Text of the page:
Air Force The Latest To Make Illegal False DMCA Claim

from the time-to-hire-better-lawyers dept

We’ve seen way too many bad DMCA takedown notices over the years, but this latest one may be the most ridiculous yet. A lawyer representing the Air Force has issued a takedown notice on an advertisement that the Air Force released publicly about its cyberdefense initiatives. There are so many things wrong with this, it’s difficult to know where to start. First off, the Air Force was using this as an advertisement that they wanted displayed as widely as possible. In fact, the Air Force specifically sent the ad to sites like Wired asking them to run it. Second, and more importantly, as a government-produced content, it is not covered by copyright, and therefore not subject to the DMCA. Third, even the Air Force’s own website notes that the video states: “Information presented on the Air Force Recruiting website is considered public information and may be distributed or copied.” Fourth, Wired notes that the Air Force’s marketing chief, who sent Wired the video in the first place, has no clue that the DMCA takedown notice was issued and doesn’t understand why it happened. Wired eventually discovered that a law firm representing the Air Force sent the takedown notice — and is violating the law in doing so. In a takedown notice, you need to swear, under threat of perjury, that you either have the copyright or represent those who do and that the content is infringing. It would certainly appear, under that basis, that the lawyer issuing the letter may have perjured herself, issuing a false DMCA takedown notice. Of course, as a lawyer, you would think she would know that.

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Comments on “Air Force The Latest To Make Illegal False DMCA Claim”

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bored now says:

Just for clarity

Under the DMCA, only the part about “you either have the copyright or represent those who do” is sworn under penalty of perjury. The assertion that the content is infringing is a statement of good faith belief, i.e. not sworn under penalty of perjury.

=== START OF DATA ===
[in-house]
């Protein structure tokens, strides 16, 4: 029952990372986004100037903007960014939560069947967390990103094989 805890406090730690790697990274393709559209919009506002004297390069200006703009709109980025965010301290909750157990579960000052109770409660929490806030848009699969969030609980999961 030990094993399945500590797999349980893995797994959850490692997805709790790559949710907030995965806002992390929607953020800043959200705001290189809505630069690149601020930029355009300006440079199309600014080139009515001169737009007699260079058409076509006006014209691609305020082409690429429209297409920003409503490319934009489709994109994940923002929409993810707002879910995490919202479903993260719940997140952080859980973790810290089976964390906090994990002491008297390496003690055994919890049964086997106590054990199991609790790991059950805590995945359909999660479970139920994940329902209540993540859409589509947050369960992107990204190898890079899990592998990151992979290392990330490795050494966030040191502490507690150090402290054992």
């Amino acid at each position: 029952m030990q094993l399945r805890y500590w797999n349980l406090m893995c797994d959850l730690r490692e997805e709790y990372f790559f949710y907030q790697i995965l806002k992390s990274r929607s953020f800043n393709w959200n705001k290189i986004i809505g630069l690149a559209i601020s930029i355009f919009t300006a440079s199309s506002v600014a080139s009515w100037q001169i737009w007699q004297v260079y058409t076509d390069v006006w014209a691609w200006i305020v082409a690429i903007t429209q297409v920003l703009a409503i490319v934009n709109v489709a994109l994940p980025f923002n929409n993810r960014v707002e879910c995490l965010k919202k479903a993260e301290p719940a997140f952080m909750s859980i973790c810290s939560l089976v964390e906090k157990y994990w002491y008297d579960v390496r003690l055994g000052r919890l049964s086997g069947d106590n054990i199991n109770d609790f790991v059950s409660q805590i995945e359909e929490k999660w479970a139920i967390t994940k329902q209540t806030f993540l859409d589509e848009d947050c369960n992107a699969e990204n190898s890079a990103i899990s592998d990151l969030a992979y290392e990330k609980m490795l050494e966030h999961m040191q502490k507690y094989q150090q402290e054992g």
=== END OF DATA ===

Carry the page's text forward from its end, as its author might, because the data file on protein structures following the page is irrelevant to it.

The lawyer may well have perjured herself anyway, of course, just on the first part.

And aren’t lawyers despicable creatures anyway? Shakespear had it right!

Stymie says:

Re: Just for clarity

Shakespeare did have it right; but you don’t understand the context. Shakespeare said that in order to destabilize the government, the first thing you need to do is kill all the lawyers. The meaning of this, of course, is that a country without laws will quickly descend into anarchy.

I’m so damn tired of seeing people misquote this piece of fiction, and even more tired of self-righteous pseudo intellects who think they are making a great argument by misquoting a famous play. Stop it.

BeReasonable (profile) says:

Re: Re: Just for clarity

Um, no. You don’t understand the context. Shakespeare uses this line as the capper to a whimsical discussion of utopia, as in “how do we start off building a utopia, i.e. the perfect place?” Is the answer free beer? No. Is the answer health care for all? No. Is the answer a beer-dispensing sexbot capable of correcting your humors and curing gout? No. “The first thing we do, let’s kill all the lawyers.”

MLS (profile) says:

Re: AF Claim to Copyright

Darn…Hit enter instead of tab. Hence the empty comment window.

Having dealt with DoD attorneys for many years, it is abundantly clear that in this and related areas of law they are abyssmaly and blissfully ignorant. This article is hardly surprising given my experience.

I daresay that the firm submitting the notice is not one that deals with any regularity with Title 17, our copyright laws.

If they are ignorant... says:

Re: Re: AF Claim to Copyright

or not familiar with this section of the law, as officers of the court should they not take the time to do a little research before signing an affidavit?

Also, if the attorney didn’t even bother to check on the copyright status, I don’t see how the claim of infringement rises to the level of good faith belief.

I sure hope all involved are held accountable.

cutter892 says:

Doesn't Help

There are good lawyers and there are bad lawyers just like any other industry. The problem is in the laws them selves. Are laws are so hidiously complex it’s not uncommon to here a prosecutor go “Under Title 23, Section 84, subsection D, Paragraph 72, lines 3-6. Person X has clearly broken the law.” It is because of these types of laws where all the loopholes, mistakes and ignorance can happen. How is the common law abiding person suppose to realize and know this. As for Title 17 that should be the first to get rewritten with common sense. Of course I realize that is going to be a pipe dream of mine for some time.

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